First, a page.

If you majored in or teach Women’s Studies, perhaps.  And you know that whole Trinity thing them Christians got going there?

Many branches of Paganism refer to the threefold Goddess — Maiden, Mother, and Crone — which has obvious parallels with the Holy Trinity. It is probable, however, that this Neo-Pagan idea was adapted from Christianity. The first definite reference to the triple Goddess as Maiden, Mother, and Crone is in Gerald Gardner’s seminal work Witchcraft Today (Rider, 1956). Al­though Gardner maintained that he was describing an ancient tradition, it almost certainly did not pre-date Christianity in that form.

Unless it actually did.

Yet the threefold Goddess herself has a long history. There are images of a triple goddess figure in shrines in Çatal Hüyük in Turkey, which existed about 7500 BC/BCE to 5700 BC/BCE. There is also a trinity of Goddesses — huge figures hewn out of rock — found in a cave, which date from even earlier.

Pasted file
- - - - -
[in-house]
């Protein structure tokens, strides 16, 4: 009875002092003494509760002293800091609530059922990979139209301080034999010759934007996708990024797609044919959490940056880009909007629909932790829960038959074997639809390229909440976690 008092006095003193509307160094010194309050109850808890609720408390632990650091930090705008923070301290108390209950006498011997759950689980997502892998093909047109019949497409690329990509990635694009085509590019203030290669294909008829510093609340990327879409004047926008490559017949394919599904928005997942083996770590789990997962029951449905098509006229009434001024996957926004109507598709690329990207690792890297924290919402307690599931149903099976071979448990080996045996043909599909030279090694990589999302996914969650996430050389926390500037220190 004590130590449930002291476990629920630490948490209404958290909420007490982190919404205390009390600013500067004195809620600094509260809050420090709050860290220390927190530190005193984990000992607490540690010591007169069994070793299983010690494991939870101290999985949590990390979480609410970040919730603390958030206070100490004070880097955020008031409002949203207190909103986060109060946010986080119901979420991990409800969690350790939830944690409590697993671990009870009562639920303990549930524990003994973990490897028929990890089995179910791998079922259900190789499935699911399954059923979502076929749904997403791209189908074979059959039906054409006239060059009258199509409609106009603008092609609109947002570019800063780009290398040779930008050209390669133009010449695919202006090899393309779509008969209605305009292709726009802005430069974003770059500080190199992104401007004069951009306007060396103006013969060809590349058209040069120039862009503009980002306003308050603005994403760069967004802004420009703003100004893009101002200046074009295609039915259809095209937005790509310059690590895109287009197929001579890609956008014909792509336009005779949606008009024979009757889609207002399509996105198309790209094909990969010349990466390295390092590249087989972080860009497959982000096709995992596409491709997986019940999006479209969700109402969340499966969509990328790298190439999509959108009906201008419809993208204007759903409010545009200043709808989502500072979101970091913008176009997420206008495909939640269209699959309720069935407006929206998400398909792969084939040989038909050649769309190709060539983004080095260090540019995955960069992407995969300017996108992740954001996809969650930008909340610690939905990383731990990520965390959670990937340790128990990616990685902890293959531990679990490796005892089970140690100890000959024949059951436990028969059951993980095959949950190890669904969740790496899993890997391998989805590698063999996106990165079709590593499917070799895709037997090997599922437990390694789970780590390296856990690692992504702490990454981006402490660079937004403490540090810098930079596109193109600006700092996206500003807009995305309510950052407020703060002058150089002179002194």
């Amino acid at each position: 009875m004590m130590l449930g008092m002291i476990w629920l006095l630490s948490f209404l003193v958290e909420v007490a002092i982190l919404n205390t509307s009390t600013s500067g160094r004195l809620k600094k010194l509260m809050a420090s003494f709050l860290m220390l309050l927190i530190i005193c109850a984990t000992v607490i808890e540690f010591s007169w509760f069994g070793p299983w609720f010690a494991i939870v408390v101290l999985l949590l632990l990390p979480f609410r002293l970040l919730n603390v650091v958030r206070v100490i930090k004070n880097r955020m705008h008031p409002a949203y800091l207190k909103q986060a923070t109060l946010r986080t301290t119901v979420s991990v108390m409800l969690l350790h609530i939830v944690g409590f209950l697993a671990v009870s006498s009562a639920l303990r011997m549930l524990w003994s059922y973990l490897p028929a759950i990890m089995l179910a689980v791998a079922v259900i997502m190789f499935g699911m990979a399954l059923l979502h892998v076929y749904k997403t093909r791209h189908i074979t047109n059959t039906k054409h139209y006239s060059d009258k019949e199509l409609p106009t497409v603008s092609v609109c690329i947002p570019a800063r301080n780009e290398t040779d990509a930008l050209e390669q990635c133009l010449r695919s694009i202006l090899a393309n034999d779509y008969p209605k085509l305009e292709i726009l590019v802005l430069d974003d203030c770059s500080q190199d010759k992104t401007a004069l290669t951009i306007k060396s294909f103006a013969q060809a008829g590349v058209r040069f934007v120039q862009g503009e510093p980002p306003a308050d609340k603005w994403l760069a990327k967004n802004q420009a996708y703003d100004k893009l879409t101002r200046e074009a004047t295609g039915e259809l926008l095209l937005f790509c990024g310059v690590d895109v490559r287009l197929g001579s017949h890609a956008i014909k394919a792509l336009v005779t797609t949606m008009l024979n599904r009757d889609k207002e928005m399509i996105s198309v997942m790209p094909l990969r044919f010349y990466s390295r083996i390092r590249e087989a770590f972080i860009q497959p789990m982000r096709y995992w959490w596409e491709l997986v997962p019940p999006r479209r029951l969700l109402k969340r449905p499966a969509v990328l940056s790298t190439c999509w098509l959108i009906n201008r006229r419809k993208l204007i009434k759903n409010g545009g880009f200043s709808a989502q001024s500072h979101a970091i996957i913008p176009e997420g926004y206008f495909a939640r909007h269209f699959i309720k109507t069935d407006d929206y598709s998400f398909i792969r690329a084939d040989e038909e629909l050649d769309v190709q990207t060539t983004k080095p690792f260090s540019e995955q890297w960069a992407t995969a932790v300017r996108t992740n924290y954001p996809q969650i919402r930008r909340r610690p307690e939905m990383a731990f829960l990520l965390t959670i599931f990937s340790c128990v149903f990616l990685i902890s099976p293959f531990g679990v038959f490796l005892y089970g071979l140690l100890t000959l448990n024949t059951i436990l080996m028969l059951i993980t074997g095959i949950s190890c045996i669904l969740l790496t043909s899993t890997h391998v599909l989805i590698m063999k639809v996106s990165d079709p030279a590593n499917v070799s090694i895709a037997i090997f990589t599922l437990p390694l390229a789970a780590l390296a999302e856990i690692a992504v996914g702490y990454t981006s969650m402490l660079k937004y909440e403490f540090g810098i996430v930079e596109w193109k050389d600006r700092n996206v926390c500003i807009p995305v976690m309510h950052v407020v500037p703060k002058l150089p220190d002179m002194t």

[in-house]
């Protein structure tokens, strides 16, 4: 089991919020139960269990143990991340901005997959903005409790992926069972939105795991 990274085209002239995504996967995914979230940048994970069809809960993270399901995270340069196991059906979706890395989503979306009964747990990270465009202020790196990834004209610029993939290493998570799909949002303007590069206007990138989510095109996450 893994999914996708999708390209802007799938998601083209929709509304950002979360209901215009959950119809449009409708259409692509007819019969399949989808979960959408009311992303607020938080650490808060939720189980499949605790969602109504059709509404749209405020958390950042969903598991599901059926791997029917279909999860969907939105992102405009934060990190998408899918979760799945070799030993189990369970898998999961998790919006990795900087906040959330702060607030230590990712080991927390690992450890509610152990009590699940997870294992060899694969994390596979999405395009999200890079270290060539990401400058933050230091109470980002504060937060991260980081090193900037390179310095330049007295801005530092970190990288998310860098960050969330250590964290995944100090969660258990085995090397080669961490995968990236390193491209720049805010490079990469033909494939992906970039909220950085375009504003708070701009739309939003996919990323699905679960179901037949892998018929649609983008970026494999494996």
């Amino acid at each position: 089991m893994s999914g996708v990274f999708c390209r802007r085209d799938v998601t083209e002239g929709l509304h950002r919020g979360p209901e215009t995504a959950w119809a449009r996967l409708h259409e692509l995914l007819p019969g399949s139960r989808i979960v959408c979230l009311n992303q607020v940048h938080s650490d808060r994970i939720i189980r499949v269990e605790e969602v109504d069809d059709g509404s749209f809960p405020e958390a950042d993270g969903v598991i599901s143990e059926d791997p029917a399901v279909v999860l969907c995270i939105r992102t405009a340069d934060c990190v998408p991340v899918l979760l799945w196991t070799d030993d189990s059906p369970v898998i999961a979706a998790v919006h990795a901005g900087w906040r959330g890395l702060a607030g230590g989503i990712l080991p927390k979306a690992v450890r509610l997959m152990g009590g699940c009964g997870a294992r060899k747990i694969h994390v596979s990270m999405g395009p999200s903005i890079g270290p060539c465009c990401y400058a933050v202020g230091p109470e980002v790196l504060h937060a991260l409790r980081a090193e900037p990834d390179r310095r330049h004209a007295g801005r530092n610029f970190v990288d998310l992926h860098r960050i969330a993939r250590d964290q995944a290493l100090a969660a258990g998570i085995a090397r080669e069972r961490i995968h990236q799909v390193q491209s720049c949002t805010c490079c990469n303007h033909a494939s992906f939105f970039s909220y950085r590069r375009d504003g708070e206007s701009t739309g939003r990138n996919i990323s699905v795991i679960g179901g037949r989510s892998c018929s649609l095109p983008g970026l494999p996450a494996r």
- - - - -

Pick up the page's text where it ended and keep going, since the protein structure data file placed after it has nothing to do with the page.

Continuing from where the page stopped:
You Catholics and Orthodox aren’t going to like this next part.

Some Pagans see a strong link between the more ritualistic worship of Christians — for example, lighting candles, burning incense, making the sign of the cross on oneself, asking saints for intercession with God — and the way in which Pagans often per­form rituals.

Told you.  Bag.  Of.  Effing.  Hammers.  Since I represent the Puritan end of things around here, would you mind if I take a crack at this one?  Thanks, I really appreciate it.  And I’ll do my best.

Saints are actual people who used to live on the Earth and now live in and enjoy the eternal Presence of the living God.  Pagan deities don’t exist and never have. 

So I don’t know, maybe I’m being dogmatic here, but I have to think that maybe there’s the TINIEST DIFFERENCE between asking a saint to put in a good word for you upstairs and praying to a figment of someone’s imagination for health, wealth or poontang.